Air pollution can affect productivity, communities of organisms, and important biogeochemical cycling in terrestrial ecosystems. Lichens are used as bioindicators to monitor levels of air pollution in the temperate zone, and may be useful in the tropics as well. This study investigated the possibility of using lichen as bioindicators for air pollution in the tropics. Transects were performed to identify lichen community diversity at different sites exposed to low and high pollution from local traffic in the Monteverde area, Costa Rica. Lichen communities at low pollution sites still had higher diversity than high pollution sites (P< 0.0001) due to greater species evenness at low pollution sites. These results suggest using lichen diversity may be an excellent method to assess air pollution in the tropics as lichen diversity is negatively affected by air pollution.
Absence of polarity in trail pheromones and use of sun-compass orientation in leafcutter ants Atta cephalotes
Marc A. Bliss
The complex social system of leafcutter ants, Atta cephalotes (Formicidae) requires a high degree of organization and efficiency to ensure the survival of the colony. This suggests that communication between individuals is both common and intricate, especially during the complicated foraging process. Chemical signaling is employed by returning, laden ants along foraging trails. This study tested for the presence of polar properties within these trail pheromones to convey orientation cues to workers. Using manipulated foraging trails of a single colony in San Luis, Costa Rica, I observed individual ant behavior at different times of day. Rather than finding a correlation between ant direction and pheromone direction, A.cephalotes demonstrated a compass-like ability to navigate in vectors to their colony using the sun for navigation. These results indicate that a complicated navigation system in leafcutter ants, A. cephalotes has developed using light to determine relative position in space.
Abundance and species richness of seedlings in proximity to forest in windbreaks of Cañitas, Costa Rica
Windbreaks are important to agricultural landscapes as well as biodiversity. They may preserve crops and livestock, harbor a diverse seed bank, as well as serve as corridors for forest animals. I examined species richness and density of seedlings within the understory of windbreaks connected to a forest. It was expected that closer proximity to forests would have higher species richness and seedling densities. A total of 220 seedlings were observed spanning across 35 different species and 23 families. The plant families of Lauraceae, Myrtaceae, and Solanaceae were found to have the greatest number of species diversity. Viburnum costaricanum, family Caprifoliaceae, and Conostegia xalapensis, family Melastomataceae, were found to have the two highest abundances of individual species. It was also observed that bird dispersed species, and medium growth tree species were the most abundant. Linear regressions confirmed that species richness increases with closer proximity to the forest, as well as abundance with closer proximity to the forest. This study suggests that attaching windbreaks to forest increases seedling diversity and abundance on the agricultural landscape. The study also proposes that there may be a limit to the distance that animals travel into the windbreaks, which forms a gradient of seedling growth. Therefore, the location of windbreaks is of vital importance.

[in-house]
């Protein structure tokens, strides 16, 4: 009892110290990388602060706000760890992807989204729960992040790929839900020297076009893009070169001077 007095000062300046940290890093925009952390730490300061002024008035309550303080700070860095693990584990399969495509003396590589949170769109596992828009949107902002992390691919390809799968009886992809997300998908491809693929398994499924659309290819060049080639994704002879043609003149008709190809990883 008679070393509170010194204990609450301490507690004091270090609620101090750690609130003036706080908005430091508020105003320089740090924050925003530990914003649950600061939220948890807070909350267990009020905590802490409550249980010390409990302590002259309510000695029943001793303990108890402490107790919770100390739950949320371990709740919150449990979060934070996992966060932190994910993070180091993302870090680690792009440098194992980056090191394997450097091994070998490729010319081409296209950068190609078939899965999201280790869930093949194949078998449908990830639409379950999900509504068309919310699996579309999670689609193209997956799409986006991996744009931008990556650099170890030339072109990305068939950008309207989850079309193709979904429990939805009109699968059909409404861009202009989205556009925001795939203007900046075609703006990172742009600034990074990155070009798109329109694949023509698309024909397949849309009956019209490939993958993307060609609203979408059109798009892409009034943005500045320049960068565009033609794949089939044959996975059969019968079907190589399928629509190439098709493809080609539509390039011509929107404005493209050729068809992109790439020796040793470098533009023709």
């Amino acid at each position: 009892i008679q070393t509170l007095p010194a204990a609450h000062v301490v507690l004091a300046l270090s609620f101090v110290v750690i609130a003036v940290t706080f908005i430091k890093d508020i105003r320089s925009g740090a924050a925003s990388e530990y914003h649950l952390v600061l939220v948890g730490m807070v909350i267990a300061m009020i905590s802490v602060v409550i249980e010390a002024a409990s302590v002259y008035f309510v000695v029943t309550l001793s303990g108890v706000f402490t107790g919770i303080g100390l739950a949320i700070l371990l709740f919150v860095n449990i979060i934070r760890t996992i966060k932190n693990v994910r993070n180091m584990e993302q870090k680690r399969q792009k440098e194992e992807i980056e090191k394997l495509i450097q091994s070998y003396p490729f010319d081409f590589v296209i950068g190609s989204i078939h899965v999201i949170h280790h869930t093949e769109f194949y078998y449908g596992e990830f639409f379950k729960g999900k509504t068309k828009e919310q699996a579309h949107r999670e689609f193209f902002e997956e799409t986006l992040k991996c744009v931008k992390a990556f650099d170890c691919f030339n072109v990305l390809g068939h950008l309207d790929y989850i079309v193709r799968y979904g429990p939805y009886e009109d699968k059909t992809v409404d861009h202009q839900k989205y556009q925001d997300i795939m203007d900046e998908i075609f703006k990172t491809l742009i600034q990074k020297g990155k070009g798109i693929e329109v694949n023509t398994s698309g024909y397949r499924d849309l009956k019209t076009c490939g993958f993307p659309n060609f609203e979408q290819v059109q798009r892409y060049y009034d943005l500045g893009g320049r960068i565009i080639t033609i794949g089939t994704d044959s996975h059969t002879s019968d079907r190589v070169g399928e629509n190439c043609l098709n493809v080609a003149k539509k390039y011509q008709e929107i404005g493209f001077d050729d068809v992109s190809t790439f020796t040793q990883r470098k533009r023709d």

Air pollution and light exposure: lichen species richness, abundance, and diversity in San Luis, Costa Rica
Lichens are a unique and diverse group of organisms that can be bioindicators of atmospheric pollution. In this study, the effects of atmospheric pollution on lichen abundance, richness, and diversity were determined for lichens growing on rocks and fence posts in San Luis, Costa Rica. Lichens growing on rocks from a secondary forest were subjected to large amounts of ATV exhaust, and the effects of the exhaust on the lichens were observed over 22 days. Lichen species richness and abundance were quantified on fence posts along two sections of dirt road: one with high vehicle traffic and one low. Additionally, canopy cover was determined for these fence posts in order to observe the effects of light exposure on lichen species richness, diversity, and abundance. Atmospheric pollution from vehicle exhaust and/or dust negatively impacted lichen species richness, diversity, and abundance. The mean Simpson Diversity Index was 0.33 +/- 0.28 for posts along the main road with more traffic and 0.48 +/- 0.21 for the side road. Mean percent total lichen cover and species richness were also higher for the side road than the main road. In addition, Lichen species richness, diversity, and abundance decreased as sun exposure increased. Four lichen species were correctly identified on the fence posts, and Heterodermia species 1 and Coccocarpia species 1 had the biggest percent area difference between main and side road fence posts (both 160% higher on the side road), and are therefore better bioindicators of atmospheric pollution than the other two species. These results suggest important implications for determining the sensitivity of specific lichen species to air pollution so that they can one day be used to determine the air quality of a specific region and current air quality monitoring techniques can be improved.